(8) Kevin "Rope Coach" Parker
Rope Coach's community work goes a long way toward making our currrent Cal athletes better citizens, as Berkelium discovered in a recent Golden Nuggets.
Kevin "Rope Coach" Parker constantly reminds himself and his players of the consequences of poor life choices. His involvement with the SQUIRES program has earned him heaps of praise from his fellow coaches and his players.
Parker played running back at Oregon when Tedford was the offensive coordinator there in 1998. Parker had a short stint in the Arena Football League before Tedford brought him to Berkeley when he became the head coach in 2002.
A few years later, Parker was introduced to S.Q.U.I.R.E.S, a program at San Quentin State Prison where hard-core inmates meet with troubled youths to show them how they might end up if they make the wrong decisions in life. Parker, who saw lots of crime growing up and had always dreamed of going into law enforcement, was awed by the experience.
He came up with the idea of getting Cal's players involved in the program, if nothing else to teach them not to take anything for granted.
"The first thing I thought was we have to get some of our guys over here," Parker said. "I thought our players needed to see it because we're only one bad choice and one bad decision away from coming here. That's true for anybody. I think anybody and everybody should go visit a prison, just to keep you on the straight and narrow. You don't want to be there."
Parker said he brings a group of Cal players to the program about three times a year — there will be another visit next month — but now finds himself going on his own as much as possible. Parker tries to go every Saturday, just to listen to the inmates' stories and keep him as grounded as possible.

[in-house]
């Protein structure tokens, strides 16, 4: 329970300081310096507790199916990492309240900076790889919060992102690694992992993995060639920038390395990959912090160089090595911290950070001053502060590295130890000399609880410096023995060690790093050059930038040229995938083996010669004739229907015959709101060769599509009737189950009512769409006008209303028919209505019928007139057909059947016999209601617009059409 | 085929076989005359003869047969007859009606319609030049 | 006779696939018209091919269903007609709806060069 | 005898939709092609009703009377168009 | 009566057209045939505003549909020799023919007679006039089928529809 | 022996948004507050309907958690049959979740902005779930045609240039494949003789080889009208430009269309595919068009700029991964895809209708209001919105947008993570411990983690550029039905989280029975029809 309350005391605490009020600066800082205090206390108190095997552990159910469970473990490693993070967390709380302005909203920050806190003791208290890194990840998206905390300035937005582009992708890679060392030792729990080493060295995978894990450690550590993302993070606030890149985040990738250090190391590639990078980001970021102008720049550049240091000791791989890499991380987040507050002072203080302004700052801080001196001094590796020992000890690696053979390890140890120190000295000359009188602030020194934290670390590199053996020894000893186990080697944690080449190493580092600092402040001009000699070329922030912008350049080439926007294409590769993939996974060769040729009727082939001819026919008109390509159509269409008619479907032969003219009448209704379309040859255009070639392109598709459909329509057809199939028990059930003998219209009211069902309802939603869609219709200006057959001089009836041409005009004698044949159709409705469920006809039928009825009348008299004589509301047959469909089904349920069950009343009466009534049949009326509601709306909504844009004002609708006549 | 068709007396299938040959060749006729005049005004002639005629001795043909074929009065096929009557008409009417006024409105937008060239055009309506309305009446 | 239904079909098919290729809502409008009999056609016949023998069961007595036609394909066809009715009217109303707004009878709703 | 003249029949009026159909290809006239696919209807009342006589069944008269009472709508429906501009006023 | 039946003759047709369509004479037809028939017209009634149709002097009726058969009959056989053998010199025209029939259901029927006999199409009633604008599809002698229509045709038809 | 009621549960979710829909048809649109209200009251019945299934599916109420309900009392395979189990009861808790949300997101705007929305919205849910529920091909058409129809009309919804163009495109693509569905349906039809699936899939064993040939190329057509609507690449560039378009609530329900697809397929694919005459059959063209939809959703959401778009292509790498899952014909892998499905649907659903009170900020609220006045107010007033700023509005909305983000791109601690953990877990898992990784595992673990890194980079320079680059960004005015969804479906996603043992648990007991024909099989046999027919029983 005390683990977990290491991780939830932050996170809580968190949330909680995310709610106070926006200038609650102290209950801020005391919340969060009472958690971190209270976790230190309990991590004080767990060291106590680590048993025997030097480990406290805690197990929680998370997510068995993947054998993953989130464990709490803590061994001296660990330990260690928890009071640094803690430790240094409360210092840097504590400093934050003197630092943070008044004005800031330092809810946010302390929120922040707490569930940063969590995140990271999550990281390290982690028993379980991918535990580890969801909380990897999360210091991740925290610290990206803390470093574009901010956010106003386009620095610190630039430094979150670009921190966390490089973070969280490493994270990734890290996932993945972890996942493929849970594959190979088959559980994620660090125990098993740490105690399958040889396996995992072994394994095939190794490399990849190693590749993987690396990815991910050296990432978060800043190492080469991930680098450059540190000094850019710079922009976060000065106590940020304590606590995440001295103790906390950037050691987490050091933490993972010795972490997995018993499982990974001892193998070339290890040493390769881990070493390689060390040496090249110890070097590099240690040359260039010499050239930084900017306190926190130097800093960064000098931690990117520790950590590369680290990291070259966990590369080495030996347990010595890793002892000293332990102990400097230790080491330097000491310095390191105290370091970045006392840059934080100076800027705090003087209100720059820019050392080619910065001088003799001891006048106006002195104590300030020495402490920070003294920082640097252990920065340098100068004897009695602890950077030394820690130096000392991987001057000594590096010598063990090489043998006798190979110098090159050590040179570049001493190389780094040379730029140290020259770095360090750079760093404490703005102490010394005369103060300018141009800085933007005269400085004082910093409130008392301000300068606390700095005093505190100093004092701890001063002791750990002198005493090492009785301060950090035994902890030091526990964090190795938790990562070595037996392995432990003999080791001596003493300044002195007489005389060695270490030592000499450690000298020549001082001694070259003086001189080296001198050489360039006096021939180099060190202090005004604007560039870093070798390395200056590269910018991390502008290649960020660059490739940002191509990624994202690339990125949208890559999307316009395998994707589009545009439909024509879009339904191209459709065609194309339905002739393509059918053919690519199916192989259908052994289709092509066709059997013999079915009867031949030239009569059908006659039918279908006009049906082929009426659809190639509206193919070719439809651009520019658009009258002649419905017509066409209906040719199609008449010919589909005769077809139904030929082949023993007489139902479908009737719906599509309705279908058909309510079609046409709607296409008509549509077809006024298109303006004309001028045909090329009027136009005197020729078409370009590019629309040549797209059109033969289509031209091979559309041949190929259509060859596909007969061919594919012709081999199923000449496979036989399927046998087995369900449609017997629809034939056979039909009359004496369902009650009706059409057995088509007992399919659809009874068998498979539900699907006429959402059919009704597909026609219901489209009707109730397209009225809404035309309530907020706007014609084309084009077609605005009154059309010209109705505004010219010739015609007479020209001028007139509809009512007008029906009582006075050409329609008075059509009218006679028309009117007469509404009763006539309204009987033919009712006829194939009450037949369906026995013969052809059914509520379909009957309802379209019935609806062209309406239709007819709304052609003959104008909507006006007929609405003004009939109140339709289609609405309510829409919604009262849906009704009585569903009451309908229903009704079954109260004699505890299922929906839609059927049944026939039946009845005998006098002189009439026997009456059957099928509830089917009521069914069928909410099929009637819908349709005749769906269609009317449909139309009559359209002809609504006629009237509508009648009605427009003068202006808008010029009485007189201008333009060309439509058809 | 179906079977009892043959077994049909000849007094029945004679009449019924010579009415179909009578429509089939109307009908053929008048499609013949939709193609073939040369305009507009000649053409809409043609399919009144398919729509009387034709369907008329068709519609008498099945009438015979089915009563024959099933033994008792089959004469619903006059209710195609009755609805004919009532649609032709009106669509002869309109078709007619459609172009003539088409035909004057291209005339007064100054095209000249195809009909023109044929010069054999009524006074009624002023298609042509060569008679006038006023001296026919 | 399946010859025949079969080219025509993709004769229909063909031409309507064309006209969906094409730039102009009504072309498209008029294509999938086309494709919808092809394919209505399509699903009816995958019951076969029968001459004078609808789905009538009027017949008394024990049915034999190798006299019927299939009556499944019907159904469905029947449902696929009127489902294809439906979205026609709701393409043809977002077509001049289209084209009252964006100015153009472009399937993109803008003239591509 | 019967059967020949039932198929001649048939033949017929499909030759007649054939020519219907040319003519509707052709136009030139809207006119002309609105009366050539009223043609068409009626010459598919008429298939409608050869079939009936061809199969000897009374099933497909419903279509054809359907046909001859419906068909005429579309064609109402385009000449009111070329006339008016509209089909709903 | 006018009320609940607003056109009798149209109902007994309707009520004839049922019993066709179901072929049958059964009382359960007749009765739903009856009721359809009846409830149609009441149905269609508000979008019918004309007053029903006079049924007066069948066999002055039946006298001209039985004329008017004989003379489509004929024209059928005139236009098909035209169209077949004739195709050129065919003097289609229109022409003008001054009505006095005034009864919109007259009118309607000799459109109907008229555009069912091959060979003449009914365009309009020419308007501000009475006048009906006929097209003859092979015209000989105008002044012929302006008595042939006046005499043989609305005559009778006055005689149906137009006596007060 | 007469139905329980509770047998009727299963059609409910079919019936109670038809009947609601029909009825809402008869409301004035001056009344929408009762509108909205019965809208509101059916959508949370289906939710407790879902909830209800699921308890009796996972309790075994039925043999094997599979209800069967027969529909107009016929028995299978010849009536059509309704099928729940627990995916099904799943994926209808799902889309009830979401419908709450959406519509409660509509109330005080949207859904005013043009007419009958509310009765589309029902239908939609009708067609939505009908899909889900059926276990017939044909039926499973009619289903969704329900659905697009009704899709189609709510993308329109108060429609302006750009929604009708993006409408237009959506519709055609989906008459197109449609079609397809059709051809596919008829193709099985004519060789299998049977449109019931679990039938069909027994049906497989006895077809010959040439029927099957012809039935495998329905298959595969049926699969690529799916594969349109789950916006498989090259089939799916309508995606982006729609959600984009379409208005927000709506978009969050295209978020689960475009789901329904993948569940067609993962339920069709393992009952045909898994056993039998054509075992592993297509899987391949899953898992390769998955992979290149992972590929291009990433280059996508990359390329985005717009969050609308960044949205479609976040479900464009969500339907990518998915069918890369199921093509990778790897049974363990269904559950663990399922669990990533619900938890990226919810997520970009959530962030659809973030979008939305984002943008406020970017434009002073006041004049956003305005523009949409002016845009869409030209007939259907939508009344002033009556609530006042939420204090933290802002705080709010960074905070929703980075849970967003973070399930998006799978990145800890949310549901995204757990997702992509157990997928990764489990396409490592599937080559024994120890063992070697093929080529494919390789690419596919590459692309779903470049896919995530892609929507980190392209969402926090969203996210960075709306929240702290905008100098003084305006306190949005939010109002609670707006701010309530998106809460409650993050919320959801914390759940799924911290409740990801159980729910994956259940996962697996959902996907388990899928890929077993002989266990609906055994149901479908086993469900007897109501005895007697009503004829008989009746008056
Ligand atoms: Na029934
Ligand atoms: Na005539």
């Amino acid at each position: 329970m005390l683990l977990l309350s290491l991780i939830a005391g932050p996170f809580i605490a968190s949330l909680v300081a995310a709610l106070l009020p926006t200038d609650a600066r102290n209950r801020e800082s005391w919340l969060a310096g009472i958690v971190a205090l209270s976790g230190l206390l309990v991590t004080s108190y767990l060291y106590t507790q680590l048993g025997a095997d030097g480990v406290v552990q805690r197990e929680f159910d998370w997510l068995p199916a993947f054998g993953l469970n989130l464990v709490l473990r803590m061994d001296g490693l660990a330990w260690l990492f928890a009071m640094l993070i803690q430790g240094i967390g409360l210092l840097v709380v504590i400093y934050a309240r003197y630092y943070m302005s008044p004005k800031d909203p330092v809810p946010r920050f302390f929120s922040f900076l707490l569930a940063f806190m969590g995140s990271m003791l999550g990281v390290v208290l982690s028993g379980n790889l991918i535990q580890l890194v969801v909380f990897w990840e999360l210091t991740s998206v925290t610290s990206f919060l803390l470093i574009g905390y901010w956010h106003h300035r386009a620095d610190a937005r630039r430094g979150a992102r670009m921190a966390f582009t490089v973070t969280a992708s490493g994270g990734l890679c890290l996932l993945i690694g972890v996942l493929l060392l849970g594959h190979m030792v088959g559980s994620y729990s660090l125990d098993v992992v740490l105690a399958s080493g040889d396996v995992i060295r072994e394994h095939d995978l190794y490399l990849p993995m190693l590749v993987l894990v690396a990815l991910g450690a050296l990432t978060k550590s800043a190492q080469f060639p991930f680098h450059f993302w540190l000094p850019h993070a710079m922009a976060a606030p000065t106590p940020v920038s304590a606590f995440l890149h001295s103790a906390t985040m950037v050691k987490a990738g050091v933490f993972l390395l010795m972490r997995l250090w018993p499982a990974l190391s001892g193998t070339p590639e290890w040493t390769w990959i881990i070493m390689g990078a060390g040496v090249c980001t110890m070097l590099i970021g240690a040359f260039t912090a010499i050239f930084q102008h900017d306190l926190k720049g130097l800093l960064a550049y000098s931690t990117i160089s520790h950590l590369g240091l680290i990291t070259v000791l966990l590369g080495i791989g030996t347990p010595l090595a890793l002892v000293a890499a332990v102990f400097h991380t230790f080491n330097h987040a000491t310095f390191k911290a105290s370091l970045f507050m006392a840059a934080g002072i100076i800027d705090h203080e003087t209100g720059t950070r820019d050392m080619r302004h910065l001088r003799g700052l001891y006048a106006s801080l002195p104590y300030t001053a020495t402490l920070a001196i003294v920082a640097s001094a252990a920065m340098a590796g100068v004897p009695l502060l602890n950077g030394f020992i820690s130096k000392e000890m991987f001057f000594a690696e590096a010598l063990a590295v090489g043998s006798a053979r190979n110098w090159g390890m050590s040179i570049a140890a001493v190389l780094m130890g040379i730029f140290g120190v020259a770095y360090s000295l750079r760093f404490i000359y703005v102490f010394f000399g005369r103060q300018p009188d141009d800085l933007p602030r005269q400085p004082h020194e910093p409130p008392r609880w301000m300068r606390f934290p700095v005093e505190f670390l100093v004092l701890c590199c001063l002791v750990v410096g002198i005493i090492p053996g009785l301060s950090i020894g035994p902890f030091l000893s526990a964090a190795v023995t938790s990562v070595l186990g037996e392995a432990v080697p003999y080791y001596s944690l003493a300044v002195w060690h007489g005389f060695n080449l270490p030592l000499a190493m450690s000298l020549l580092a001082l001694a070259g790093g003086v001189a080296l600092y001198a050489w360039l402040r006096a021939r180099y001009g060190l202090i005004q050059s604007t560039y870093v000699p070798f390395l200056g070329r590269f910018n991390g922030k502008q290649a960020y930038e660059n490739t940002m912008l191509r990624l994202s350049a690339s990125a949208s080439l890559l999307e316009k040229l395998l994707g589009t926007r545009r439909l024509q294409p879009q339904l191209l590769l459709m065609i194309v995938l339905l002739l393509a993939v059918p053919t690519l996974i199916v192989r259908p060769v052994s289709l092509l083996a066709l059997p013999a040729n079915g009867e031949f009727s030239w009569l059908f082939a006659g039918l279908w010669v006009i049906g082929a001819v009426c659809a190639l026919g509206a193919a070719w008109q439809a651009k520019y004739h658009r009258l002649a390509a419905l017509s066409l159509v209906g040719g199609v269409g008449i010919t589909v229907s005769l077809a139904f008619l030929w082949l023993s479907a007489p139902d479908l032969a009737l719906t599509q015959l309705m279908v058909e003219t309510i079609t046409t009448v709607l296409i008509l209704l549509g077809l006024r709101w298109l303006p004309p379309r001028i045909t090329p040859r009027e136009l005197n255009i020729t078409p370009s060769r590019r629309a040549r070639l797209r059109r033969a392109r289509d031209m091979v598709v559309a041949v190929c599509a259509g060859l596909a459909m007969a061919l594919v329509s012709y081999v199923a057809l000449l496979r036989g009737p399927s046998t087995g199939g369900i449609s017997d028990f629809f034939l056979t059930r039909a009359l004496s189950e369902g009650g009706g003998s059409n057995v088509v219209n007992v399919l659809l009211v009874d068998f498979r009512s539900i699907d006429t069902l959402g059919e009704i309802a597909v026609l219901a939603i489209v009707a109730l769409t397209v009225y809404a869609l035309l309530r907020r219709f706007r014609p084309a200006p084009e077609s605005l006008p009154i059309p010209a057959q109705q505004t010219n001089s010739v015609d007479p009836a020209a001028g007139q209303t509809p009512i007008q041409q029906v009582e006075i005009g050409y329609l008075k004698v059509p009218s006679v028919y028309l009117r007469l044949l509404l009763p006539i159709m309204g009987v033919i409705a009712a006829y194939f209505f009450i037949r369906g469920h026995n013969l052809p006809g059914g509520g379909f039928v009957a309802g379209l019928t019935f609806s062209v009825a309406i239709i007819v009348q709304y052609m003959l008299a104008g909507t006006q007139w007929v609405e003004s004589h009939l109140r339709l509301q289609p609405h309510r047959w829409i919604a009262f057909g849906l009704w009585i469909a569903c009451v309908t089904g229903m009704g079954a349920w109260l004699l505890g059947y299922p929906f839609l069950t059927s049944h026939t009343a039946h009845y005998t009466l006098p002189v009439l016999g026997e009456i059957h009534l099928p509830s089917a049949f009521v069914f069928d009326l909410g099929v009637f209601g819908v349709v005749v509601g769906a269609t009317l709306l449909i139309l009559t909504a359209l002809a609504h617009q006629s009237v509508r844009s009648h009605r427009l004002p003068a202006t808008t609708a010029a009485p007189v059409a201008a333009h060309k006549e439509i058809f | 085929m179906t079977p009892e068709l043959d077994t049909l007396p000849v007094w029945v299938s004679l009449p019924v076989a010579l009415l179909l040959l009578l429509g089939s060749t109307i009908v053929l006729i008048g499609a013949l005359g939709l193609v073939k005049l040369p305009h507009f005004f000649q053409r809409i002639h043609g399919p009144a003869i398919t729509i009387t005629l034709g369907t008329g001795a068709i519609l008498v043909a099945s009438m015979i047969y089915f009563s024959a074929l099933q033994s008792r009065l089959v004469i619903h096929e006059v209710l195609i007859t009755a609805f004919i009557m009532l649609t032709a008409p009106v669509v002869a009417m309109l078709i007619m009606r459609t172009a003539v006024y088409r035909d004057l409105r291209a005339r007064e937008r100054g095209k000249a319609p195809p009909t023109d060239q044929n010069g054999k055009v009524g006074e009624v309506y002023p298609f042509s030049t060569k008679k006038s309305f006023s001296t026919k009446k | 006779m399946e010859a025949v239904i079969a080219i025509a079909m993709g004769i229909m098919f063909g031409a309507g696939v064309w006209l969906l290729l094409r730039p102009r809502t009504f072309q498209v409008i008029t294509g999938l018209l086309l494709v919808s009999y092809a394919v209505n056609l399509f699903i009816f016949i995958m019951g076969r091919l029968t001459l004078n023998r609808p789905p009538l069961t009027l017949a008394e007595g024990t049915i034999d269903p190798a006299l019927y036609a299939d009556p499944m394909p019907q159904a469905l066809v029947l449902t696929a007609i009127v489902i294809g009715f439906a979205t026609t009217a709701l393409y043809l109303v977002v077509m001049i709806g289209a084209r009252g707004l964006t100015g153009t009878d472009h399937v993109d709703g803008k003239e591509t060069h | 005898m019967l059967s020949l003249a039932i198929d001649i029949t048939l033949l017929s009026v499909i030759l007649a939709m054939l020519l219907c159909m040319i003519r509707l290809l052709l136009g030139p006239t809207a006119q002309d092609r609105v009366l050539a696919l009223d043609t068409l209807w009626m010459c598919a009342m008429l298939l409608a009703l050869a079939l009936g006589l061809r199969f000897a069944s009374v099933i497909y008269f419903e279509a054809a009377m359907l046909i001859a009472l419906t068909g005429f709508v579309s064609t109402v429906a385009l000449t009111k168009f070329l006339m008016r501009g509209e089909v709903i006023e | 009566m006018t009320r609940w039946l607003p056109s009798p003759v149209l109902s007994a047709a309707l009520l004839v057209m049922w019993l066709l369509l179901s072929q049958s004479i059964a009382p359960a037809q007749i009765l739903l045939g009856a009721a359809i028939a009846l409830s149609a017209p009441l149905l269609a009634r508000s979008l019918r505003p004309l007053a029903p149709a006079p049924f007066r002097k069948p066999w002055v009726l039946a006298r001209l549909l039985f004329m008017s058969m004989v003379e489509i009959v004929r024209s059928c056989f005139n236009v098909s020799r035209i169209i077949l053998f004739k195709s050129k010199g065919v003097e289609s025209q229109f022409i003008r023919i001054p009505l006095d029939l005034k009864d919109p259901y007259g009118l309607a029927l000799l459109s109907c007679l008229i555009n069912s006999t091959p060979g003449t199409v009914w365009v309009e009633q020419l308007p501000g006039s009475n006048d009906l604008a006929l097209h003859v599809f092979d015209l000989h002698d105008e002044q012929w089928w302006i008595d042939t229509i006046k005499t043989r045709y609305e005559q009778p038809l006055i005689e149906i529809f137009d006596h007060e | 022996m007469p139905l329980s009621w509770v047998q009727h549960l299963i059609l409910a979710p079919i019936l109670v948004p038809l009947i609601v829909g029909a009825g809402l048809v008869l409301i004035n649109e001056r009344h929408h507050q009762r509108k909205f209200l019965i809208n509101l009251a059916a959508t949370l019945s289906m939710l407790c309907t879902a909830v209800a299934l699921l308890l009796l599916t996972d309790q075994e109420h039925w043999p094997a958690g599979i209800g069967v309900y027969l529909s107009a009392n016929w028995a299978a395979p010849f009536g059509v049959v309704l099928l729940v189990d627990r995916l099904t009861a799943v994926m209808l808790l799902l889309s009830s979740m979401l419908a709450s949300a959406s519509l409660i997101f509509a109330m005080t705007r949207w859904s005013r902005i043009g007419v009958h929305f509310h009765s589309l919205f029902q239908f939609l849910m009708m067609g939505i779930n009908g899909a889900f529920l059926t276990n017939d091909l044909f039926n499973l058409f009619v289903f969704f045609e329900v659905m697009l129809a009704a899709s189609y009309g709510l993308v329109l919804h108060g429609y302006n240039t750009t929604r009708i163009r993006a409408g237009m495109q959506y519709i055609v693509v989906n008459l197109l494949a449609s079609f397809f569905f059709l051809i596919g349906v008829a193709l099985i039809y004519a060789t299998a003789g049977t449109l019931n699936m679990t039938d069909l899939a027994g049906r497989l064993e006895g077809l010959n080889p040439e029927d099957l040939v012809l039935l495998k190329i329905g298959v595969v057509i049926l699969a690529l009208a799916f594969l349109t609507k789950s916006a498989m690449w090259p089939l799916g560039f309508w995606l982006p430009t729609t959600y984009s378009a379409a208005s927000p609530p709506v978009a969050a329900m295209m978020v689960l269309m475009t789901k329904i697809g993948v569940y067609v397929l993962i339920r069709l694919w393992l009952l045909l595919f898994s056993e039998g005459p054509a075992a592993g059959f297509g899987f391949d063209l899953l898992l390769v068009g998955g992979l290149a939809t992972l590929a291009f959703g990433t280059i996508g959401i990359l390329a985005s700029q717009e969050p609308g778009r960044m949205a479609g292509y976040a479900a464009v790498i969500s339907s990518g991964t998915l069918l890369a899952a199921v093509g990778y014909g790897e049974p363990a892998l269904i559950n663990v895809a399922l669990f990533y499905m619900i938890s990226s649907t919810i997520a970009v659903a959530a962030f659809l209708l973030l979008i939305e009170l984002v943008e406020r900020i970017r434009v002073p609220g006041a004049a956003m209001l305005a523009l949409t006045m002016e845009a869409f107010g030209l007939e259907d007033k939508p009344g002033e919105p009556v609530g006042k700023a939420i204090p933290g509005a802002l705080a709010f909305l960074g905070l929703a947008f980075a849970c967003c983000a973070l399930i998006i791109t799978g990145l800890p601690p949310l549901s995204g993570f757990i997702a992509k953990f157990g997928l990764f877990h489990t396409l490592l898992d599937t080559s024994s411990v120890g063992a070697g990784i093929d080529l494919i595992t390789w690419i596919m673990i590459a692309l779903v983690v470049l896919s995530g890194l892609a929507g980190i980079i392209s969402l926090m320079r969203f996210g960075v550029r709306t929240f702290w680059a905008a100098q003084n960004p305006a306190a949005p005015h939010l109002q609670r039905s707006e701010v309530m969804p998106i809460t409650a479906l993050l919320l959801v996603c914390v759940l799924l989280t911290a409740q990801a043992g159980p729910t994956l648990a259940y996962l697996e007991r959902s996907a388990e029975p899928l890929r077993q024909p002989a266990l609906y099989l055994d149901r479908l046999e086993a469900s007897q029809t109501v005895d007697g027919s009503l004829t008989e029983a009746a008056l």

"I get over there pretty often," Parker said. "My wife gets mad at me for going over there so much. When I'm feeling bad, I go over there and hear their stories just to keep me on the straight and narrow. It's big-time therapy. Sometimes, I just sit in the corner and listen."
(9) Jerrott Willard
LeonPowe talks up Jerrott's case.
Jerrott Willard was a badass linebacker from 1991-1994 . . .who rocked the half shirt. Willard was the best linebacker we've had since Hardy Nickerson. Maybe Desmond Bishop was more physically gifted and maybe Follett was better at hitting the Qb, but nobody we've had since the mid 80s has been the absolute terror sideline to sideline, in the backfield or back in coverage that Jerrrott Willard was.
He completely dominated the 1994 Alamo Bowl, including a 64 yard interception return for a touchdown. He was everywhere you needed a linebacker to be, covering the tight end, in the backfield hitting the qb, shuffling down the line to nail the running back at the point of attack on a toss play.
The best linebacker I've ever seen at Cal.
Kodiak: Sideline to sideline terror who can play the run as well as drop into coverage.
Fierce hitter, great instincts, and tough guy who played with an almost signature bare midriff.
Would have had a great pro career if not for knee injuries.
From tightwad hill's description of Willard
Jerrott Willard was probably the best tackler I've ever seen wear Blue and Gold. Broadcasters love the cliche of "football instincts." Cliche or no, Willard had those instincts in spades. He exploded through ball carriers and rarely missed a tackle. His angles were as sharp as a geometry major's, and he squeezed the absolute most out of what God gave him. He played sideline to sideline with a non-stop motor that recalls Desmond Bishop of this year's team.
Willard led the Bears in tackles in each of his four seasons and wound up third all-time with 469 career stops, 54 of them for losses. He also had the knack for the big play, which separates him from other Cal defenders with gaudy stats. In his freshman year he blocked a critical punt for a touchdown against Oregon State in a 27-14 victory. In Cal's 37-3 Alamo Bowl victory over Iowa in 1993, he returned an interception 61 yards for a score, and was named Defensive Player of the Game. In countless other situations, we could count on Jerrott to make the critical stop on third down, or to force a turnover.
Though Willard played alongside some outstanding talents in his time at Cal, he was voted Team MVP after both his junior and senior seasons, and he was a two-time All-Pac 10 first team selection at inside linebacker.